"He was asked direct questions which meant he could have told them (police) about the bullets and the gun. He did not do so.

"In the police van Louis De Zoysa took steps to arm himself with the gun - he held the gun in his hand and then under the vent of his coat.

De Zoysa argued he suffered an autistic meltdown
De Zoysa argued he suffered an autistic meltdown. Picture: Alamy

"On the way into the police station Louis De Zoysa was still holding the gun and still hiding it under the vent of his coat.

"You might think the only purpose of that holster was to allow easy access to a weapon being carried in a concealed manner.

"Whilst he was in the van and during the journey he made the decision to seek to try and take hold of the lethal weapon.

"We suggest, in all likelihood, he had hold of the gun within a few minutes of being placed in the van."

After the verdict, Mr Penny said more firearms and ammunition charges against De Zoysa will lie on file.

Speaking outside the court, Ms Bushby said: "Today is about the justice for Matt.

"His life was taken too soon, in the line of duty, doing a job that he loved. A cruel end to a lifetime of service and dedication, protecting others.

"Whilst the court case has concluded, the constant feeling of grief and loss continues. My love for Matt, my gentle giant, will never end.

"He will never be forgotten."

Sir Mark said he had seen the "heavy impact" the killing had on Sgt Ratana's colleagues, and he believed without the courage shown by the other officers on duty that night "more lives would have been lost".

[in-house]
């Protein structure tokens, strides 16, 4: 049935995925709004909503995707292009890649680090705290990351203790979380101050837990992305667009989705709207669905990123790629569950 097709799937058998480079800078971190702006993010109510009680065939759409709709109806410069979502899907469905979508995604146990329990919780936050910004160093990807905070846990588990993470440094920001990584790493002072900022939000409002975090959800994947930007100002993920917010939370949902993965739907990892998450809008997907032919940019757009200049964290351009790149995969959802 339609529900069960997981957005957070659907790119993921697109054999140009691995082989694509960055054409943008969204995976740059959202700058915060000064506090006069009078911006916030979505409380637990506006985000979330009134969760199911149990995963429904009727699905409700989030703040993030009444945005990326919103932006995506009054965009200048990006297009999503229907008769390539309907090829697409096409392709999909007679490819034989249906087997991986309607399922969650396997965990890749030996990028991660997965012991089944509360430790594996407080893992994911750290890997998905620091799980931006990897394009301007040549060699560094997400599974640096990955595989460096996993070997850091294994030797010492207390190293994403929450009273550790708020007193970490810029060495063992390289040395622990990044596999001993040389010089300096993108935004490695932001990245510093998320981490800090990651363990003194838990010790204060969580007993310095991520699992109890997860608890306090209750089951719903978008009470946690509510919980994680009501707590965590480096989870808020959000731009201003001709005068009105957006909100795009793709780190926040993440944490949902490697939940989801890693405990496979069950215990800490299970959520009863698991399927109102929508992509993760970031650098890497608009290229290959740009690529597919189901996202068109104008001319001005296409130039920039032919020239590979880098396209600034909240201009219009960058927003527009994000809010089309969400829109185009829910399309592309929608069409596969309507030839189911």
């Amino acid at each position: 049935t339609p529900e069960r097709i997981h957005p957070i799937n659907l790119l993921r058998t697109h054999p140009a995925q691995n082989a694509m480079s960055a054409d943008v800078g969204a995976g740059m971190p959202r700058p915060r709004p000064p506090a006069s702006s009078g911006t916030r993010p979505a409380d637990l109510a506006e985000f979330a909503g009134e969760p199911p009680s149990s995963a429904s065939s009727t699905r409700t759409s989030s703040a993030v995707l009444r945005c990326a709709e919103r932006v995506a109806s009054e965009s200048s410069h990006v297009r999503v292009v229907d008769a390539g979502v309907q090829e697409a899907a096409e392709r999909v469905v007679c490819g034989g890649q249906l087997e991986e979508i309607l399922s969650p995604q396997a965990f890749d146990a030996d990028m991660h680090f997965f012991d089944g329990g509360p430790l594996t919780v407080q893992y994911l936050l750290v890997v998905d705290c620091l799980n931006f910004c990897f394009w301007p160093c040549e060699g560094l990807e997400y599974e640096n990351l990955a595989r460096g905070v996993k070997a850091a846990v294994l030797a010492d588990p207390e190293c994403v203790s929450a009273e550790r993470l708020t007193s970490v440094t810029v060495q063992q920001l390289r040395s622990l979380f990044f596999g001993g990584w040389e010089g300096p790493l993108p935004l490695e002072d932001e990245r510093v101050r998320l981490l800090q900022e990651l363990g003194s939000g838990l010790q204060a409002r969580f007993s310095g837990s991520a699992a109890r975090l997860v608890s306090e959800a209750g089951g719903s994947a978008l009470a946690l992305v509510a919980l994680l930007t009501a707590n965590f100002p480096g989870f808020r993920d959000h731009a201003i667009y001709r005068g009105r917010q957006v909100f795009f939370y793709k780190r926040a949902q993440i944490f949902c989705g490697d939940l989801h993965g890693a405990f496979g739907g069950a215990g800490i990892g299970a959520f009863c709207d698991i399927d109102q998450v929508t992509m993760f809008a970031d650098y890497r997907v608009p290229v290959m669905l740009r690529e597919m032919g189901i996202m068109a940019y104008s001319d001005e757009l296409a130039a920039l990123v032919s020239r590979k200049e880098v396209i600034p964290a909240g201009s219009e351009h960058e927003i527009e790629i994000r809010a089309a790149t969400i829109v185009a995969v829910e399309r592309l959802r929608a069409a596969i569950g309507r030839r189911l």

He said: "Matt dedicated almost 30 years to policing and was nearing retirement when he was tragically murdered. He was an outstanding officer who brought joy to his work, treating everyone with respect, compassion and good humour.

"In the days after his death, tributes flowed in from Matt’s colleagues, from communities he had served and from those who knew him in his life outside policing. They were a testament to the man he was.

"Whether it was on the street or in a custody centre as a uniformed police officer, or on the rugby field as a player and later a coach, it is clear he was someone who made an enduring impact wherever he went. We will ensure that he is never forgotten."

The Independent Office for Police Conduct (IOPC) has called for handheld search wands to be introduced routinely into policing in England and Wales.

The IOPC has issued a recommendation to the National Police Chiefs' Council (NPCC) to bring in handheld metal detectors and make them standard kit in all police response vehicles and vehicles used to transport prisoners.

The NPCC said it is exploring the implementation of the plan.

The IOPC said it had identified six other incidents in England and Wales where detained people harmed themselves in custody using hidden metallic items despite being searched by police.

The metal detecting wands will not replace traditional hand searches, the IOPC said.

Within weeks of Matt Ratana's murder the Met began the rollout of the wands and now has 4,300 of them deployed across the force.